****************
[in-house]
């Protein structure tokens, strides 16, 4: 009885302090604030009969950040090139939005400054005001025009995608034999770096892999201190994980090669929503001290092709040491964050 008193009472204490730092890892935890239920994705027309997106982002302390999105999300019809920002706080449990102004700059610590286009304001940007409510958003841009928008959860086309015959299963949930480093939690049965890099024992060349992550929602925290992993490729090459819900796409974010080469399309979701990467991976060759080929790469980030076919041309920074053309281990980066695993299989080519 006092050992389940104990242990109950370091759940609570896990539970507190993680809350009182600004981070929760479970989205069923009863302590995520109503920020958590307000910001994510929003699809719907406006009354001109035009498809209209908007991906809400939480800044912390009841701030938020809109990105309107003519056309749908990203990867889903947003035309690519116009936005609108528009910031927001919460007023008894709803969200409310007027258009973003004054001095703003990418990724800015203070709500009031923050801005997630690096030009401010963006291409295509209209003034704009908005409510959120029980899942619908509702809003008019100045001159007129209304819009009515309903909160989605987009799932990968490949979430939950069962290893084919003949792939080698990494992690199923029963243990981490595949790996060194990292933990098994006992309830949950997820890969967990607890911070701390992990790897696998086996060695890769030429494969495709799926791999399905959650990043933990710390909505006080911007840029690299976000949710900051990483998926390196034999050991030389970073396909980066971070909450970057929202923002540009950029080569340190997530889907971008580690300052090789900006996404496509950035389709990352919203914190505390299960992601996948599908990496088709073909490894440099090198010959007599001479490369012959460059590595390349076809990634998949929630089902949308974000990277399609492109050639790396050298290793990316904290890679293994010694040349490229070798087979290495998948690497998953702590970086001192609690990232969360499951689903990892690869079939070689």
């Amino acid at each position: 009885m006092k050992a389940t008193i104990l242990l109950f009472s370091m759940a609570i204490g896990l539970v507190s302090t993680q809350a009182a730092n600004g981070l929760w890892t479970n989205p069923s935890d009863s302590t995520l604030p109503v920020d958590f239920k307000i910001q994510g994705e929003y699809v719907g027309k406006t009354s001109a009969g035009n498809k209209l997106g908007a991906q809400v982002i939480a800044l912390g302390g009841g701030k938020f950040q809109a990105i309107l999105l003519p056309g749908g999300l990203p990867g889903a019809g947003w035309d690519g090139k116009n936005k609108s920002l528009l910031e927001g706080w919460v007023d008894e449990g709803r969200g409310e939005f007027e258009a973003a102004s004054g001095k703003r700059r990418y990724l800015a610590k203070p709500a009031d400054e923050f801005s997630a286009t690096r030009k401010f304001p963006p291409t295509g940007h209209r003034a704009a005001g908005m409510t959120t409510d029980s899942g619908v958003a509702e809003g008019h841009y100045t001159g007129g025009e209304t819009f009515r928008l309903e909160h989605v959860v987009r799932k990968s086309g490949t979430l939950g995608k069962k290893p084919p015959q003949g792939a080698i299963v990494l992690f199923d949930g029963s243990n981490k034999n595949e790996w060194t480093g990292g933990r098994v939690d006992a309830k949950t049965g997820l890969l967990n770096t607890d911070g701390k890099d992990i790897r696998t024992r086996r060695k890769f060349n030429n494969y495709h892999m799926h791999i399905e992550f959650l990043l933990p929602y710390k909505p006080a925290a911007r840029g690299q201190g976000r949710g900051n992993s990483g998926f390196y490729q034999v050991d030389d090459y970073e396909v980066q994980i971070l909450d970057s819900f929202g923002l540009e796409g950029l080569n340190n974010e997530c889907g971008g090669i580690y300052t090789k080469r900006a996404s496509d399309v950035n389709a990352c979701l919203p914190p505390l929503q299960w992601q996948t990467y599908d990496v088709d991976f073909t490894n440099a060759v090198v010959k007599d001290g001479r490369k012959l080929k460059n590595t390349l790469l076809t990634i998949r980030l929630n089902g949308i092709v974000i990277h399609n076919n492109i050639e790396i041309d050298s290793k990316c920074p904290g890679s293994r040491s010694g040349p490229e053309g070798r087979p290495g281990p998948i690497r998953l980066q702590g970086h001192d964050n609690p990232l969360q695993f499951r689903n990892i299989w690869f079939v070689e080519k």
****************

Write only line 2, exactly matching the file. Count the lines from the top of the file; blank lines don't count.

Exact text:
């Protein structure tokens, strides 16, 4: 009885302090604030009969950040090139939005400054005001025009995608034999770096892999201190994980090669929503001290092709040491964050 008193009472204490730092890892935890239920994705027309997106982002302390999105999300019809920002706080449990102004700059610590286009304001940007409510958003841009928008959860086309015959299963949930480093939690049965890099024992060349992550929602925290992993490729090459819900796409974010080469399309979701990467991976060759080929790469980030076919041309920074053309281990980066695993299989080519 006092050992389940104990242990109950370091759940609570896990539970507190993680809350009182600004981070929760479970989205069923009863302590995520109503920020958590307000910001994510929003699809719907406006009354001109035009498809209209908007991906809400939480800044912390009841701030938020809109990105309107003519056309749908990203990867889903947003035309690519116009936005609108528009910031927001919460007023008894709803969200409310007027258009973003004054001095703003990418990724800015203070709500009031923050801005997630690096030009401010963006291409295509209209003034704009908005409510959120029980899942619908509702809003008019100045001159007129209304819009009515309903909160989605987009799932990968490949979430939950069962290893084919003949792939080698990494992690199923029963243990981490595949790996060194990292933990098994006992309830949950997820890969967990607890911070701390992990790897696998086996060695890769030429494969495709799926791999399905959650990043933990710390909505006080911007840029690299976000949710900051990483998926390196034999050991030389970073396909980066971070909450970057929202923002540009950029080569340190997530889907971008580690300052090789900006996404496509950035389709990352919203914190505390299960992601996948599908990496088709073909490894440099090198010959007599001479490369012959460059590595390349076809990634998949929630089902949308974000990277399609492109050639790396050298290793990316904290890679293994010694040349490229070798087979290495998948690497998953702590970086001192609690990232969360499951689903990892690869079939070689």